As you can see, it’s a pretty dramatic difference. In many ways it’s almost back to the size of the very first Vivosmart edition. You’ll also note just how much smaller/thinner that optical HR sensor is too.
Of course at its core, the Vivosmart 3 is a typical Garmin activity tracker. By that I mean that it’s going to do all the basics like counting steps, distance, calories burned, and even flights of stairs (using its barometric altimeter). You can swipe through all of these metrics on the main screen.
(Preemptive important note: In some photos it may appear as though the display is split in half or otherwise funky. In real-life it doesn’t look like that. It’s merely a factor of the photo shutter speed not quite being perfect enough to capture it. Sometimes I got it nicely, other times I missed it. Again, to your eyes it always looks perfectly lit up.)
You can also dive further into any given metric by tapping it. For example, on the heart rate screen, it’ll show you your HR for the past hour. And on the distance screen, it’ll show you yesterday’s distance if tapped.
You can change the orientation of all these screens via the phone app, allowing you to go with vertical or horizontal.
When looking at step-counter accuracy, things are in the ballpark of other devices worn on my wrist at the same time. For example, I was wearing a Suunto Spartan Sport Wrist HR, and those steps were pretty close to that of the Vivosmart 3.
Ultimately though – these devices should be used for you to look at trends. For example, if you’re at 9,900 steps out of 10,000 for a day, then just go walk around the block once. Meanwhile, if you’re at 2,000 steps for the day – then it was a lazy day. The unit isn’t likely going to be off by 8,000 steps. Make sense?
The flights of stairs metric works fairly well overall, though for whatever reason it can’t seem to track the set of stairs from the DCR Cave up to the DCR Studio, perhaps it’s too short or something, though it’s one full flight. All other stairs (such as within our apartment) track just fine. All of this is then also displayed within the app itself on both the dashboard page as well as then the details page for floors:
Like other trackers, it’ll track sleep as well. I’m continuing to find Garmin’s tracking of sleep across all its devices to be pretty solid for me (at least in terms of awake/sleep times). It usually nails those down to the minute.
There’s nothing you need to do on the device itself, it’ll just figure it out automatically. After which you’ll see the above sleep charts for each night. Those are both on the site or the app. Your choice. Note that I can’t really speak to whether or not the different sleep states are accurate. Though I can generally say that where it identifies me as awake during those times, it’s usually spot-on (and usually because the baby is upset about something).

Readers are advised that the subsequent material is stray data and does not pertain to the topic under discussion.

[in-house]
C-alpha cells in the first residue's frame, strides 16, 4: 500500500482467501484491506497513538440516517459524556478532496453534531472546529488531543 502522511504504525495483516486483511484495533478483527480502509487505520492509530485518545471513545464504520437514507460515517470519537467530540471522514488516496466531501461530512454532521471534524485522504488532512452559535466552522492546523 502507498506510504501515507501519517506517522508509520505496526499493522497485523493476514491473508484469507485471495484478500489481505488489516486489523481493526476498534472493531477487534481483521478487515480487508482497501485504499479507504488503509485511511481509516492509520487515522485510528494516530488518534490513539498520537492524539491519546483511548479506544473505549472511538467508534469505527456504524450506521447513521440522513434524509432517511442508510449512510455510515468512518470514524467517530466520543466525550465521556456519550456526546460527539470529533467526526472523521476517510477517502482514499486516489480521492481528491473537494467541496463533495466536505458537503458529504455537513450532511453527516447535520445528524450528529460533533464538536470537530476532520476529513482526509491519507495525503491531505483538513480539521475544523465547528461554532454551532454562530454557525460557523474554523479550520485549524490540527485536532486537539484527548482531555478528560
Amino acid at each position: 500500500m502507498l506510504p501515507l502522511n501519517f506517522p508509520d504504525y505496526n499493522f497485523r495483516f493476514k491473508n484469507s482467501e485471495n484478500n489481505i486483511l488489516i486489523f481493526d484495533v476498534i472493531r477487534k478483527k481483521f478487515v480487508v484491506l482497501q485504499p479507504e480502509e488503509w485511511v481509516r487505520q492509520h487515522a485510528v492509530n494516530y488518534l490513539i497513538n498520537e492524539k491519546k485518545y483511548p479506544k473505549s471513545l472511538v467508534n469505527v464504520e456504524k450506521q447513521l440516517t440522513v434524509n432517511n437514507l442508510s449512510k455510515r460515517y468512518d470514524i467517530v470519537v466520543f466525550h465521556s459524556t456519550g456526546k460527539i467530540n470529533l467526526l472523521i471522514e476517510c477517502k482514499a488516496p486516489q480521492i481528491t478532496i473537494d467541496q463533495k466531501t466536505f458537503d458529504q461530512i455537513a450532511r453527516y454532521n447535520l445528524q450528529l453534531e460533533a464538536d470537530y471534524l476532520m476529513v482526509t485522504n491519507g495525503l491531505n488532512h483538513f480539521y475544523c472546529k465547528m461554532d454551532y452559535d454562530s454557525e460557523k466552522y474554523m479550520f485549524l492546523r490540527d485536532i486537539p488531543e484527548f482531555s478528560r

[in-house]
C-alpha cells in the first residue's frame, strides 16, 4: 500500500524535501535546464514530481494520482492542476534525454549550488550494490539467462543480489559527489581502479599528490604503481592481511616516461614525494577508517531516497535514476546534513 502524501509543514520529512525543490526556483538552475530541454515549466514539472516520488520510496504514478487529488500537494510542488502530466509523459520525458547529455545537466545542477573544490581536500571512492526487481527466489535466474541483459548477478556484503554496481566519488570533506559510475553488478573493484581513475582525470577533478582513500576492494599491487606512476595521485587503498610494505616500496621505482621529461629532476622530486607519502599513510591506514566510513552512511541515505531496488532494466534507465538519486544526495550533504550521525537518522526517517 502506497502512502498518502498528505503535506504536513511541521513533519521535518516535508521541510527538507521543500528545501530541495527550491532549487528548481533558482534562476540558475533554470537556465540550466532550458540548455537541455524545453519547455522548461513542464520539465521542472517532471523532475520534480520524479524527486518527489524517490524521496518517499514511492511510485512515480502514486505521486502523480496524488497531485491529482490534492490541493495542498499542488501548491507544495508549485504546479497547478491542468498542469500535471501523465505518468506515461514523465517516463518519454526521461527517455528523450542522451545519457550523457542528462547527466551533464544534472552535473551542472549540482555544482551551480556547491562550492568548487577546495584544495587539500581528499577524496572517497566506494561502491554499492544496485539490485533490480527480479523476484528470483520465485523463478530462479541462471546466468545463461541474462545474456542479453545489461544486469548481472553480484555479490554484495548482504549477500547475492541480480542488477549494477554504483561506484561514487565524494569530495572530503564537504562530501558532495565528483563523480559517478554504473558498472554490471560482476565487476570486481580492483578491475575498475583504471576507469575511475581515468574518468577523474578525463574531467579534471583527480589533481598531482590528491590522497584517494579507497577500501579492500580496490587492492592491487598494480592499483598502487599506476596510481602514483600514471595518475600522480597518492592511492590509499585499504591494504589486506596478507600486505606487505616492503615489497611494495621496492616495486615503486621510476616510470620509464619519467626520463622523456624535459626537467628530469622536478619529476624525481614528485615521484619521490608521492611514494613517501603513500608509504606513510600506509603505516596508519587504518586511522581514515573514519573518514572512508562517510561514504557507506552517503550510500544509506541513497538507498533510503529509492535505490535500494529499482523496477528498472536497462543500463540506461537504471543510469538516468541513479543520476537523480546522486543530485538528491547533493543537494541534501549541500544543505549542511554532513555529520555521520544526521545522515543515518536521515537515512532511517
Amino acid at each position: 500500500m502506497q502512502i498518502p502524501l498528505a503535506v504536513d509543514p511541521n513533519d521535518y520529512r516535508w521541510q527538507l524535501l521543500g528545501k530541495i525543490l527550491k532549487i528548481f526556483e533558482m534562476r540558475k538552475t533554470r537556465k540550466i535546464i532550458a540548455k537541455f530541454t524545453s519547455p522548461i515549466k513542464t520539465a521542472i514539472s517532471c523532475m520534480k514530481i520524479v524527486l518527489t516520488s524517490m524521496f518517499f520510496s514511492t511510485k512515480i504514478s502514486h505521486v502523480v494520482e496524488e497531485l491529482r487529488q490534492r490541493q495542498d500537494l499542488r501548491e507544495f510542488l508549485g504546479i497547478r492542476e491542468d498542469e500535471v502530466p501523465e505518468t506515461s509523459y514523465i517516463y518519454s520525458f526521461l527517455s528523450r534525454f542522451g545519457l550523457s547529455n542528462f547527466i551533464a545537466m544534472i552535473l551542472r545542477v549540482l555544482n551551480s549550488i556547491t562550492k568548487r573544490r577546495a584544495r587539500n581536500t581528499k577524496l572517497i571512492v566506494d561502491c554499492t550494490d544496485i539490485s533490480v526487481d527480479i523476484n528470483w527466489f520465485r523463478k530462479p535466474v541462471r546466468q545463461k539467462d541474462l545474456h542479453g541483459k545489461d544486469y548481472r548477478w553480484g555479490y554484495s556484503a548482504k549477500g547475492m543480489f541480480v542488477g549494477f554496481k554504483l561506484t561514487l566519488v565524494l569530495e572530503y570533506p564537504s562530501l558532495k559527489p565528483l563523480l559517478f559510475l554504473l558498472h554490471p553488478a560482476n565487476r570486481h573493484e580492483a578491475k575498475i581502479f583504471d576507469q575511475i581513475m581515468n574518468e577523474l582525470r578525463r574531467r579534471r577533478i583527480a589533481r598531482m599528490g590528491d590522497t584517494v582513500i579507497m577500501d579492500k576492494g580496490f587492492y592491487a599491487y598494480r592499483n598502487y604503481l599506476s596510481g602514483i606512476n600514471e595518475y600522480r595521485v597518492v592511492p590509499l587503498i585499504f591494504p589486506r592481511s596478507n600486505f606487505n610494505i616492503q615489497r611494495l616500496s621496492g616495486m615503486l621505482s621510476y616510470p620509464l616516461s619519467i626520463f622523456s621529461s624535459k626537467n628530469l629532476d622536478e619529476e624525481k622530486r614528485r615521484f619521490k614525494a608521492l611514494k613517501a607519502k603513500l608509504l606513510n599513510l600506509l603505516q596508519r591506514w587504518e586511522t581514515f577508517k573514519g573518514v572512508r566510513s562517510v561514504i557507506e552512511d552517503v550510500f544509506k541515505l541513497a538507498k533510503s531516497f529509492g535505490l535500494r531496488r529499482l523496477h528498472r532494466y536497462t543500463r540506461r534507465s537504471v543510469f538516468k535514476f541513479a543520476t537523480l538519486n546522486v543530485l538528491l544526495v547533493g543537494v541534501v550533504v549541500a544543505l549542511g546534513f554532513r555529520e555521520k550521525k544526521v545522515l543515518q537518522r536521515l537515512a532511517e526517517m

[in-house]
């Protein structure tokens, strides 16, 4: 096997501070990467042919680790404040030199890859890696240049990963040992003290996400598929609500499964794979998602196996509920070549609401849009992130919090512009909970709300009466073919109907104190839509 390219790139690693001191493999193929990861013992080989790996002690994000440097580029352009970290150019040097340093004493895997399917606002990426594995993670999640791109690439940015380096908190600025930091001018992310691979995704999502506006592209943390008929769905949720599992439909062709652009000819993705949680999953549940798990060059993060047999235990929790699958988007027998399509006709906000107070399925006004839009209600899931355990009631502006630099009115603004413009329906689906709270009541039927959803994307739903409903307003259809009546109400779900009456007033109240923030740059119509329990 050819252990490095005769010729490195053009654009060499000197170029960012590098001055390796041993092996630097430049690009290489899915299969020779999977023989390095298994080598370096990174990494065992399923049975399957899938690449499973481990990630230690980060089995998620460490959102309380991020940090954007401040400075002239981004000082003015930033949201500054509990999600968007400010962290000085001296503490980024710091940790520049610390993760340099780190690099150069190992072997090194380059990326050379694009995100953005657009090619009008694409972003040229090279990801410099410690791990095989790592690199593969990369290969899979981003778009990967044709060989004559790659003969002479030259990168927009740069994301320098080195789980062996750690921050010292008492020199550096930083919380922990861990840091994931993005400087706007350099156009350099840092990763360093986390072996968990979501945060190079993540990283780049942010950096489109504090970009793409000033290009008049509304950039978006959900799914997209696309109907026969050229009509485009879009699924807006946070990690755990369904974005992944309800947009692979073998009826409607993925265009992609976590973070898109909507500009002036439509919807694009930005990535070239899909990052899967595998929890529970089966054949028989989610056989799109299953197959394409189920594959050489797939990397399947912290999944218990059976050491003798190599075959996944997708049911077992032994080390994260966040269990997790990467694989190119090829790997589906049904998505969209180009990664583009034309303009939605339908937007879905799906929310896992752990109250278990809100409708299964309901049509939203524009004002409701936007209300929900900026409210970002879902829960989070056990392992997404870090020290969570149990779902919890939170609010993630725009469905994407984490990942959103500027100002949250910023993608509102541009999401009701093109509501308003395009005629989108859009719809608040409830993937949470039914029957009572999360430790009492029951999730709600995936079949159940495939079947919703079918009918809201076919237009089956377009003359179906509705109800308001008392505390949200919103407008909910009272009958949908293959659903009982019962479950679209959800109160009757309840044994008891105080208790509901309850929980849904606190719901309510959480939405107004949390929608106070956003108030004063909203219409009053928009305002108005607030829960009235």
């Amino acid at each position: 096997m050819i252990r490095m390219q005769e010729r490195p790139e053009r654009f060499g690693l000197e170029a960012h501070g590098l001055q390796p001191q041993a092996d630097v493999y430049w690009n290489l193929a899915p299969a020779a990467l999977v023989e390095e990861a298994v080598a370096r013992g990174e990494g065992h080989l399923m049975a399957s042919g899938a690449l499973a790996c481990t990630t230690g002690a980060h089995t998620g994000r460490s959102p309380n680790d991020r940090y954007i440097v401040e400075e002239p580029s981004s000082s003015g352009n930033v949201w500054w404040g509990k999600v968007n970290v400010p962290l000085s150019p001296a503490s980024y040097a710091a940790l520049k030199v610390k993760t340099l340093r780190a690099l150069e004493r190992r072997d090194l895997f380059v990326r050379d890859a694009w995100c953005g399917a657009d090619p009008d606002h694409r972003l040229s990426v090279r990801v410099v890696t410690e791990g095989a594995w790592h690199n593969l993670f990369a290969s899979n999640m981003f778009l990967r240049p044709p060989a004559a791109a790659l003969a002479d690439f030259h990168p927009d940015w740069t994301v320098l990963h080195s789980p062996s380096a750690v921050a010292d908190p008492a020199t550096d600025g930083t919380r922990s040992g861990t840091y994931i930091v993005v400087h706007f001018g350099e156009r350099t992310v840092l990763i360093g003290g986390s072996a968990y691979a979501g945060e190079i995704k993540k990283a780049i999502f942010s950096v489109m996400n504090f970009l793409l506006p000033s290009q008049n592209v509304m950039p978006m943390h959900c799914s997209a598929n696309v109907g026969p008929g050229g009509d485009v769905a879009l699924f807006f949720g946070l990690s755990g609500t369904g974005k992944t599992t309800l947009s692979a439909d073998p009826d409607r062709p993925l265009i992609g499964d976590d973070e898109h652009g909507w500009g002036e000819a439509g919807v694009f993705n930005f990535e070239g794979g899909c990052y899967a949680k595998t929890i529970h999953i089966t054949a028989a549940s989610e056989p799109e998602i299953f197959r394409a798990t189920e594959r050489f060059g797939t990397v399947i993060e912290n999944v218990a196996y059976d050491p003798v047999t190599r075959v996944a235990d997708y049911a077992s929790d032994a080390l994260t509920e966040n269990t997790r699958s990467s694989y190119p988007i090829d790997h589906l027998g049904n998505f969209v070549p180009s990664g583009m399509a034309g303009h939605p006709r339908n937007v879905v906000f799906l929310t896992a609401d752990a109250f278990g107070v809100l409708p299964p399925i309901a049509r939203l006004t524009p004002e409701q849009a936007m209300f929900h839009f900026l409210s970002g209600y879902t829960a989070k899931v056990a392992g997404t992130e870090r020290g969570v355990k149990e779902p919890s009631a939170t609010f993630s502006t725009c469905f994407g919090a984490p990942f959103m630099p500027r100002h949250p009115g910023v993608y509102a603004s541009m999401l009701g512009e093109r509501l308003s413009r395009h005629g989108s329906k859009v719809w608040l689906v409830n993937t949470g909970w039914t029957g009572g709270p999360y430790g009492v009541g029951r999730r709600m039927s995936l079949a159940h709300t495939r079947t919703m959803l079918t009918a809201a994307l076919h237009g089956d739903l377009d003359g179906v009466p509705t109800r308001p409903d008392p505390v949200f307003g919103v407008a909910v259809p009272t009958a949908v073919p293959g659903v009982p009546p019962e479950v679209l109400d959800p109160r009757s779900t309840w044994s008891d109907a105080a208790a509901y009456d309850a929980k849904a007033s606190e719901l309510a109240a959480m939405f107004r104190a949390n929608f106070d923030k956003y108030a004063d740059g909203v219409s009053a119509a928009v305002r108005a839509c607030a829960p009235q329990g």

Where Garmin starts to differentiate itself from others is more of the deeper data beyond just steps/calories/distance. For example, the unit will monitor what they call ‘Intensity Minutes’, which is basically just times you got your heart rate up. Be it running for a bus, going out for a workout, or having fun in bed. Your choice.
This is tracked against a goal for the week, which defaults to 150 minutes. This is based on the recommended number of ‘moderate exercise’ minutes per week being 5x30minutes, so 150 minutes.
Next, we get into the newest feature – stress tracking. Within this, the unit will utilize the optical HR sensor and heart rate variability to track your stress while not in a workout. It does this constantly, like every few seconds constantly. It’ll then give you a score between 0 and 100, as well as a general bucket (Low/Medium/High):
You can tap on the stress screen again to get trending for the last hour (the below photo has some gaps because I was taking photos during this time period):
Alternatively, you can tap yet again to then do breathing exercises. But more on that in a second. In addition to showing stress on the device, you can see it on the mobile app and online.
I’m actually more impressed with this than I would have thought. At first, it seemed gimmicky, but then I broke down one of my days and it pretty much nailed what I was feeling from a stress standpoint throughout the day. For example, in the below image, you can see my stress level is virtually non-existent during sleep. Then my workout in green in the morning (bike ride) for a few hours. Then following that I’m doing some odd errands.
However around 2:12PM things get super stressful. That’s us spend 45 minutes in traffic (ironically because of the Paris Marathon) trying to get a short 10-15 minutes away. Every street I went down was closed for non-marathon reasons. Kinda a mess. But, it’s interesting to see that.